Anyway, Pop knew a thing or two about taking care of tools. He’d kept his in good order throughout a long life, notwithstanding the inconvenience imposed by two world wars and several hurried changes of address, when occupying armies much less benign than those of General Winter repeatedly reshaped Europe’s political landscape.


By the time I got to know him, however, Pop’s travels (and travails) were over. He had a settled life in a new land. But his tools and his workbench followed him across the Atlantic. And though he wasn’t a paddler himself — neither was I in the days when I sat spellbound in his shop — his modest maxim still guides me in caring for my “tools,” particularly in this time of transition.

Here, then, is my plan of action for the change of seasons… Read more…

Questions? Comments? Just click here!

Oct 29 2015

Hanging Out With Chipmunks, or Adventures Among the Dryodytes

Working Without a Net

Paddlesport cries out for its Thorstein Veblen — a modern‑day counterpart to that acerbic chronicler of the iconography of human foibles, whose Theory of the Leisure Class added the phrase “conspicuous consumption” to the English language. Don’t get me wrong, though. Canoeing and kayaking are among the most democratic of recreational activities. Though he grew up in an urban tenement, Farwell was navigating sewage‑flooded streets and fetid river backwaters while he was still learning his multiplication tables, in canoes he’d hammered together from discarded orange crates, years before he could afford to buy a horse‑collar life vest, let alone a “proper” boat. And it’s still possible for would‑be canoeists to kit themselves out for no more than the price of an iPad knockoff — if they’re willing to spend time combing the classifieds and sorting through the miscellaneous dejecta in yard sales, that is.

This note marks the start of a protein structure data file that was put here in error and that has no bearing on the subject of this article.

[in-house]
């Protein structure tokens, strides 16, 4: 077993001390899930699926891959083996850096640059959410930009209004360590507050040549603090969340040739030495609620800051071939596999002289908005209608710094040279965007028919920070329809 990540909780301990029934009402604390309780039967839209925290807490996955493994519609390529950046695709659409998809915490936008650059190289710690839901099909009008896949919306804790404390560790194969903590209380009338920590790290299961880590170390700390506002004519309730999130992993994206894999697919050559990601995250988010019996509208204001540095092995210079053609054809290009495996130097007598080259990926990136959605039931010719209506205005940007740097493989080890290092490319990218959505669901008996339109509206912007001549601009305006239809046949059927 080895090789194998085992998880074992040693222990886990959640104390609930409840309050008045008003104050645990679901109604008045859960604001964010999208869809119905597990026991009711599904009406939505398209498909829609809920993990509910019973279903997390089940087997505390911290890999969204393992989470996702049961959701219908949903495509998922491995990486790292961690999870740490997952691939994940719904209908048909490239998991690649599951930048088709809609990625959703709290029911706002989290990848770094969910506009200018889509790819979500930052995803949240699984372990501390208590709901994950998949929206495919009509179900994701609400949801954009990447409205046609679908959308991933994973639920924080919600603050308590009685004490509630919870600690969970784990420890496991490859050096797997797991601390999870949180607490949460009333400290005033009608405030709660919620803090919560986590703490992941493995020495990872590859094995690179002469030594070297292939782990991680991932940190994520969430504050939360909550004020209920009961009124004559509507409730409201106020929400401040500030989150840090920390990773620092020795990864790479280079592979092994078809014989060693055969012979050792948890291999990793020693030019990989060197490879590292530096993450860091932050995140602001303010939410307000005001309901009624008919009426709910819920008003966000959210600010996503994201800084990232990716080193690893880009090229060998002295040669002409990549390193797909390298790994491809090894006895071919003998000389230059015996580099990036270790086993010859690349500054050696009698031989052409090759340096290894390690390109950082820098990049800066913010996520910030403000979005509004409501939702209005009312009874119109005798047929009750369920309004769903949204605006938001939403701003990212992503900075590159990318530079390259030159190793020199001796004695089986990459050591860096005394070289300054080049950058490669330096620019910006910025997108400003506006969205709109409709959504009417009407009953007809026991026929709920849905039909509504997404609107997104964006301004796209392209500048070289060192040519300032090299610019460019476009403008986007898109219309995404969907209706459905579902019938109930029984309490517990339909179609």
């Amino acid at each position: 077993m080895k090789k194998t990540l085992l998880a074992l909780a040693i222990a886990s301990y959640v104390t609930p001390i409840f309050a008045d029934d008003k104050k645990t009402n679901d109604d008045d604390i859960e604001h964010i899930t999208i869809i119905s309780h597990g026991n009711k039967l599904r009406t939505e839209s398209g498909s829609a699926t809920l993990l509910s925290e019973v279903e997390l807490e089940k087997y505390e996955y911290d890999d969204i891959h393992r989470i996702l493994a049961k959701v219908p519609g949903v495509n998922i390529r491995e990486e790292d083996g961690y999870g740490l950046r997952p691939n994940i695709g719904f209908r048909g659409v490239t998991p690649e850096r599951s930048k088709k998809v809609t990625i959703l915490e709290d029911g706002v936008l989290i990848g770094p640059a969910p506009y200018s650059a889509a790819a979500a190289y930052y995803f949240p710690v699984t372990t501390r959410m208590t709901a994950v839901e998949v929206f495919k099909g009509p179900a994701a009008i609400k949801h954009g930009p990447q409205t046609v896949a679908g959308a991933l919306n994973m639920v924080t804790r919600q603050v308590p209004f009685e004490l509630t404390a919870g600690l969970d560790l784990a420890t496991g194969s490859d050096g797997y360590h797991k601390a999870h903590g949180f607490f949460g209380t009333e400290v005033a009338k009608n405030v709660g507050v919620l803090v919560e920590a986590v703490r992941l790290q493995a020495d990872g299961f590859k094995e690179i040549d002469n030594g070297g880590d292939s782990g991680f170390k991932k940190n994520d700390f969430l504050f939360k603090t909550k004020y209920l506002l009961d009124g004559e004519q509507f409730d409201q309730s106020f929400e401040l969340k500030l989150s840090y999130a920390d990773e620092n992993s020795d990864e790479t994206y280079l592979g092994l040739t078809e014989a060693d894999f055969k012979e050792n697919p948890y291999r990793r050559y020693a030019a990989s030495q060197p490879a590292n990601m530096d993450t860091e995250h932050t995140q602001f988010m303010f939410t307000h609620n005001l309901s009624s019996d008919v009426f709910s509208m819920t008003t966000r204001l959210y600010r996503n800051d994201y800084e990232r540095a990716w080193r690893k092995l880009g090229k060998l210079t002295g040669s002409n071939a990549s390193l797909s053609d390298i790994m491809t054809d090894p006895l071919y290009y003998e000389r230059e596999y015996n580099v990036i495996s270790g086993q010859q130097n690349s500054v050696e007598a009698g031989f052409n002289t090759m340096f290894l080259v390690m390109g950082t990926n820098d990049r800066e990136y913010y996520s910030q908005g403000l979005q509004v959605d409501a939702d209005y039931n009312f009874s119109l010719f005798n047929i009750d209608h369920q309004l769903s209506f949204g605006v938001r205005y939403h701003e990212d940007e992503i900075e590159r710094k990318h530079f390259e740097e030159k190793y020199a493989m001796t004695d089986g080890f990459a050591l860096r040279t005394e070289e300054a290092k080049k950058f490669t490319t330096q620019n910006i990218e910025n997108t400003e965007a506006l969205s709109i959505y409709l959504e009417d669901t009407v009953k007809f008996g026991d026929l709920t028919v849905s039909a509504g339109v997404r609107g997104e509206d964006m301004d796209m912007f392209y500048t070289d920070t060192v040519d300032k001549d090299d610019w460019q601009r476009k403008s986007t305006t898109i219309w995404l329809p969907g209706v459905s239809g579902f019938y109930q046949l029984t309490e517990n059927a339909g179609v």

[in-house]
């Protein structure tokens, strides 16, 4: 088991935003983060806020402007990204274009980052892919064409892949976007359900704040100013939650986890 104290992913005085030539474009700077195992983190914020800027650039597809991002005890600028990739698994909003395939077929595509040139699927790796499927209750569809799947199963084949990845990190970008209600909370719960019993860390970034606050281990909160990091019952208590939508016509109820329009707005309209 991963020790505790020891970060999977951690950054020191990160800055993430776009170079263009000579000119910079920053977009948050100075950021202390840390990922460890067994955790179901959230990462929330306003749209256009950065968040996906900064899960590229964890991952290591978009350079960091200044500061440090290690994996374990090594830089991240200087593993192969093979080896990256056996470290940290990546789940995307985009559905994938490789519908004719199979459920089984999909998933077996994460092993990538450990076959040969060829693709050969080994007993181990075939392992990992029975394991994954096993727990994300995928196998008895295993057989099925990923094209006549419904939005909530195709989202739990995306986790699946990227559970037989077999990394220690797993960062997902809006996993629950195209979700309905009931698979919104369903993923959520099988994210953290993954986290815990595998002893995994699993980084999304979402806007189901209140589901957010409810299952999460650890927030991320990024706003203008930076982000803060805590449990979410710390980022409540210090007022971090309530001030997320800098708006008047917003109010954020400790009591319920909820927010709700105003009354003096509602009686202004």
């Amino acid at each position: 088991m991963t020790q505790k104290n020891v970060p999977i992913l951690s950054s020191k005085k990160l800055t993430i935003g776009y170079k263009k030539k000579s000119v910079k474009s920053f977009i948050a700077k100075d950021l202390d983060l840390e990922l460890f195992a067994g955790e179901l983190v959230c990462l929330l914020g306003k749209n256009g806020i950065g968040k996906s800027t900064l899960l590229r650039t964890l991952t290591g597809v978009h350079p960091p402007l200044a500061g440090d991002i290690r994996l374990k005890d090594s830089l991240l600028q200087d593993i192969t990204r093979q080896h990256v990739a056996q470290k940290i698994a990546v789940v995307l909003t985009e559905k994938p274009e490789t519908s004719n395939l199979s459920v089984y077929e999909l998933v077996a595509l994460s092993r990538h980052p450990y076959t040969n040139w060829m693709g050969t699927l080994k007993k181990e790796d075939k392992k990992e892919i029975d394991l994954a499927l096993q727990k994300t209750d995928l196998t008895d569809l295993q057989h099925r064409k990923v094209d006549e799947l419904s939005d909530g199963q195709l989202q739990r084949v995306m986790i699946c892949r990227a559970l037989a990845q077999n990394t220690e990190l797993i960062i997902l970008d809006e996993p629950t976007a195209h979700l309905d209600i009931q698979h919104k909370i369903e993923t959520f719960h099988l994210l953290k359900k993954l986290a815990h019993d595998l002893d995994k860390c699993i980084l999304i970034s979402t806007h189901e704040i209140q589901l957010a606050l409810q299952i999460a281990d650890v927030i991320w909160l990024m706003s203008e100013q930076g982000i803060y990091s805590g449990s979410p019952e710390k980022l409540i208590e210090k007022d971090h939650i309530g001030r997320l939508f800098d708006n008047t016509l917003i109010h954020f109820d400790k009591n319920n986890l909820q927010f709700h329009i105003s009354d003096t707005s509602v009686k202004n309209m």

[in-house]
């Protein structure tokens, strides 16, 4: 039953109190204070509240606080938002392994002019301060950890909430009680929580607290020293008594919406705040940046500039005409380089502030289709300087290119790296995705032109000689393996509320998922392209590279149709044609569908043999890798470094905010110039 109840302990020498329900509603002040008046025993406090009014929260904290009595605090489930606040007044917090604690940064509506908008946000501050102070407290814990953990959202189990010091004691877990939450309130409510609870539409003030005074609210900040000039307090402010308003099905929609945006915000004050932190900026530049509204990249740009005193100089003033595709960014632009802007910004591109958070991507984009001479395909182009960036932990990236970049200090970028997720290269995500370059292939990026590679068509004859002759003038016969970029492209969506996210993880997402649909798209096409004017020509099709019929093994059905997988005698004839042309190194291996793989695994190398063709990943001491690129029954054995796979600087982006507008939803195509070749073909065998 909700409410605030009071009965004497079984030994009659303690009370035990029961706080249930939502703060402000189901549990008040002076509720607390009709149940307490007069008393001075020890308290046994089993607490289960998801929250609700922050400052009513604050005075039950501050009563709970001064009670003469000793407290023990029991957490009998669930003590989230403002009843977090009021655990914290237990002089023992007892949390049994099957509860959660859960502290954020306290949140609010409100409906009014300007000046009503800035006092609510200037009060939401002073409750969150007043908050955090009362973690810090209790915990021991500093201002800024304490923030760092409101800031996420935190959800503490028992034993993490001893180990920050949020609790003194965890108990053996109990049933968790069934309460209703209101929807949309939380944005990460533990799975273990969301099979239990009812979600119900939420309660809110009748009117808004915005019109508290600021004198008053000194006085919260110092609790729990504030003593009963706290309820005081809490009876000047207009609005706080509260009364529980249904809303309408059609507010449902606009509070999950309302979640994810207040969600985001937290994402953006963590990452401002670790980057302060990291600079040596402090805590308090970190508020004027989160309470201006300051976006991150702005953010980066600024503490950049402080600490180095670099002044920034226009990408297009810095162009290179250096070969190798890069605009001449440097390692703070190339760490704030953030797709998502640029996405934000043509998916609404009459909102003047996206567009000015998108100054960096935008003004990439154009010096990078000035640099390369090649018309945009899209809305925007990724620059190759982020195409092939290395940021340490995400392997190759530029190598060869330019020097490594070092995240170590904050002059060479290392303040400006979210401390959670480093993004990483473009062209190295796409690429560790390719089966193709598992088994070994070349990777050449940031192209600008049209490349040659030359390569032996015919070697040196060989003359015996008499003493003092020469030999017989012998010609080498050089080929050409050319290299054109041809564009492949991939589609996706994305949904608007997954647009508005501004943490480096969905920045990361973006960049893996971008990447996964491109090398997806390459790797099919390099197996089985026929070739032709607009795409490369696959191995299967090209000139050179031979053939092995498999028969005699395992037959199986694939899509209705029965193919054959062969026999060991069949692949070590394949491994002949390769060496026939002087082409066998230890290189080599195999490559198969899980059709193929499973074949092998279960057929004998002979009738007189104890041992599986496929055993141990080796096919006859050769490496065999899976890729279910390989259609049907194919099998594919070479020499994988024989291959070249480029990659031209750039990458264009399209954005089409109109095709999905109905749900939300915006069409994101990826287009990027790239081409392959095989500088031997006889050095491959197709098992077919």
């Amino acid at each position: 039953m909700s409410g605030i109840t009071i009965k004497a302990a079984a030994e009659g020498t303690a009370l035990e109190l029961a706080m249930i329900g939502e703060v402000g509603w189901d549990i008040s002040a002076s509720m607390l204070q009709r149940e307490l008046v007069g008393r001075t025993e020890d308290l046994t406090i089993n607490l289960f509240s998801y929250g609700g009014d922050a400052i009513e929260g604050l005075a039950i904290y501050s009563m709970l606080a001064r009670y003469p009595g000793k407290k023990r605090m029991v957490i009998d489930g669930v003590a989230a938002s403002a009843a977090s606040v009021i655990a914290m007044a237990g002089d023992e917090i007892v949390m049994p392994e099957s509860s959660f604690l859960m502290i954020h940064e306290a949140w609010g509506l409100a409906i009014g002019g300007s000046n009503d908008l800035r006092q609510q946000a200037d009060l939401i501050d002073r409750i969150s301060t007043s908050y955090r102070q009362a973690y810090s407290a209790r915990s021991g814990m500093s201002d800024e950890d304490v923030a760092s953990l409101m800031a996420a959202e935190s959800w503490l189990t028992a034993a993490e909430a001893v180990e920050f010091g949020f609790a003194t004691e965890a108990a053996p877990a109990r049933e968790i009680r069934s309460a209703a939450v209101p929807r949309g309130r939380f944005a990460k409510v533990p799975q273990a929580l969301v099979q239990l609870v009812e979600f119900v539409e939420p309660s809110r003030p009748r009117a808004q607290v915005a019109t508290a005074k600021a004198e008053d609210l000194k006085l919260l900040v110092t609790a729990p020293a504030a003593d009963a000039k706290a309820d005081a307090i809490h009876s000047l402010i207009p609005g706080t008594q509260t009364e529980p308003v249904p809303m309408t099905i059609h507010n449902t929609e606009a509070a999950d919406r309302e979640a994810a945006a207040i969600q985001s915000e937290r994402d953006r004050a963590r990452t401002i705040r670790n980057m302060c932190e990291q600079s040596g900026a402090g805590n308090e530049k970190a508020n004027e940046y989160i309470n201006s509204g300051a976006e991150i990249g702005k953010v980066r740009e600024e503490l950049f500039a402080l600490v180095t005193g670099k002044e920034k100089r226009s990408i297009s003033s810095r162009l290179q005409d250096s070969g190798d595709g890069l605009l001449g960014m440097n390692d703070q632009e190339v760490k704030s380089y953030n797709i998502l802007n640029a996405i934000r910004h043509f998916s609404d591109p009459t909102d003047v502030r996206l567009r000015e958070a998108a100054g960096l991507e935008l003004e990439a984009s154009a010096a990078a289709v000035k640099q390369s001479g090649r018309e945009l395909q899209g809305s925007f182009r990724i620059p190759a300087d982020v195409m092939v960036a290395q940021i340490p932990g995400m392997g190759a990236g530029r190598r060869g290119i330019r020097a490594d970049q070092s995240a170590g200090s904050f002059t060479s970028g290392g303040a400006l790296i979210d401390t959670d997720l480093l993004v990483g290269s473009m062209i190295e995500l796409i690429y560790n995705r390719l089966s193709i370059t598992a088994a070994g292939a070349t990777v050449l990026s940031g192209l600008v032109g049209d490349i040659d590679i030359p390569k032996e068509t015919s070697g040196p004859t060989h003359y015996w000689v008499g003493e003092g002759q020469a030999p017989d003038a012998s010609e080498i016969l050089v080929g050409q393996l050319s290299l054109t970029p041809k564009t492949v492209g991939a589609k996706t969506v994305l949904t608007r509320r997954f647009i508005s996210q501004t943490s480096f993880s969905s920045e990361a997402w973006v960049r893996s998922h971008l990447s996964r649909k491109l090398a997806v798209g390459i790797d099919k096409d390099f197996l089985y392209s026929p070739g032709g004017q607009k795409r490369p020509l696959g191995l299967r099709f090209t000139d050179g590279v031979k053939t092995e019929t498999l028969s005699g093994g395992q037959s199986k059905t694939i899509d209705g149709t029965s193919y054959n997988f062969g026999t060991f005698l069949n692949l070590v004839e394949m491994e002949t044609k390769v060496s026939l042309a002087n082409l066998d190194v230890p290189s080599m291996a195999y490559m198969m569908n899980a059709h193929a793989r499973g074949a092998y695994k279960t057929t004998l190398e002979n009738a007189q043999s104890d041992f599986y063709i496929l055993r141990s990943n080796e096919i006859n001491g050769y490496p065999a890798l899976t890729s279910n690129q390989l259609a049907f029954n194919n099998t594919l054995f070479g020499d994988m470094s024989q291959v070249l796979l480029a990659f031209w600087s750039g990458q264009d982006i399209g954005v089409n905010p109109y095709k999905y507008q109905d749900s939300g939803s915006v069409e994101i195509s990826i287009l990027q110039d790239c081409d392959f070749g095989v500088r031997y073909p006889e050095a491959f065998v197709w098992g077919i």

But conspicuous consumption plays an important part in our sport, nonetheless. Whether consciously or not, we compete to outdo each other in acquiring the symbols of status: trophy trips to the most distant destinations, the newest and shiniest boats in the showroom, the coolest clothing, the most gossamer gear… And nowhere is the competition for standing and status fiercer than in the matter of animal encounters. Who among us boasts of having communed with a common — the name tells you all you need to know — toad? But a fleeting encounter with a barren‑ground grizzly is something altogether different. You’ll have bragging rights on that one for years, particularly if you’ve captured your prey in pixels.

I’m not suggesting this is bad, by the way. The pursuit of trophy trips and gorgeous gear fuels an industry that provides jobs for hundreds of thousands (millions?) of good folks around the world, including a few impecunious hacks like me. And to my mind, that’s a Very Good Thing, indeed. Yet something important is lost in the relentless pursuit of the biggest and the best. Call it innocence, if you like. Or wonder. Or even reverence.


In any event, I try to keep my sense of wonder alive, even when I’m distracted by the temptations of the latest new big thing. And how do I do it? By taking time to look closely and carefully at what I see around me every day. You could call this a celebration of the commonplace, I suppose. Which brings me, after much hemming and hawing, to my subject: the eastern chipmunk… Read more…

Questions? Comments? Just click here!